Filed under: International Coverage
A conversation about resistance to resource extraction industry in the Chubut province of Argentina, syndicated from Inhabit.
As Eduardo Galeano wrote, for centuries South America has been subject to the plunder of its resources, the despoliation of its environment, and the decimation of its peoples. This colonial legacy extends well into the present, particularly in the form of ongoing extraction of natural resources led by multinational corporations.
On December 15 2021, the provincial government in Chubut, Argentina suddenly passed a law that would allow new mining ventures in the southern province. In response, protests immediately broke out in the streets among local people opposed to this development. They erected barricades, clashed with the police, and set government buildings ablaze in the provincial capital of Rawson.
Chubut residents have opposed the Navidad silver mine, owned by Pan American Silver, for years, as well as the government’s repeated attempts to circumvent the existing law prohibiting exploration in the region. A series of anti-mining protests in 2012 also converged on Rawson, and the company and government were forced to scrap their plans to exchange clean water for expensive minerals. In March 2021, protestors chased President Alberto Fernandez and Provincial Governor Mariano Arcioni out of Lago Puelo with stones and shouts of “no is no,” because of their renewed mission to hand the land over to Pan American Silver.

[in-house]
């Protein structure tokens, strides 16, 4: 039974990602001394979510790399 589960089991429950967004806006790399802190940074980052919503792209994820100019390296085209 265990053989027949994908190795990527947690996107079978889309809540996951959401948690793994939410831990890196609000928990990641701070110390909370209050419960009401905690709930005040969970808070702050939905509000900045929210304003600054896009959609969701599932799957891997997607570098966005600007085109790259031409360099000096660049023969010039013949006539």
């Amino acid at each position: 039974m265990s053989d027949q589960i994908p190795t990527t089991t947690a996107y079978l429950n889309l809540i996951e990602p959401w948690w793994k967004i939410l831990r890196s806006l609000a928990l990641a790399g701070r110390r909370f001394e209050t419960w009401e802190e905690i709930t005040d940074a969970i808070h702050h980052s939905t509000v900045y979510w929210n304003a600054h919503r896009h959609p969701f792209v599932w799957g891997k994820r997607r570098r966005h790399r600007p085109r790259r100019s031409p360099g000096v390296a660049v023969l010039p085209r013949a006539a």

As we write, the people of Chubut have once again pushed the forces of ecocide into retreat. Surprised by the most recent explosion of popular fury, the government backtracked and repealed the new mining law within the week—to the great disappointment of companies like Pan American Silver.
Little to nothing has been reported of this victory in the English-speaking world. Seeing images of the rebellion circulate on Twitter, we got in touch with a friend on the ground to find out more. In their story, we see threads of contemporary revolt woven together: decolonial uprisings and territorial defense, ecological concerns over water and pollution, and the rebuke of government corruption that has animated many global revolts since 2008.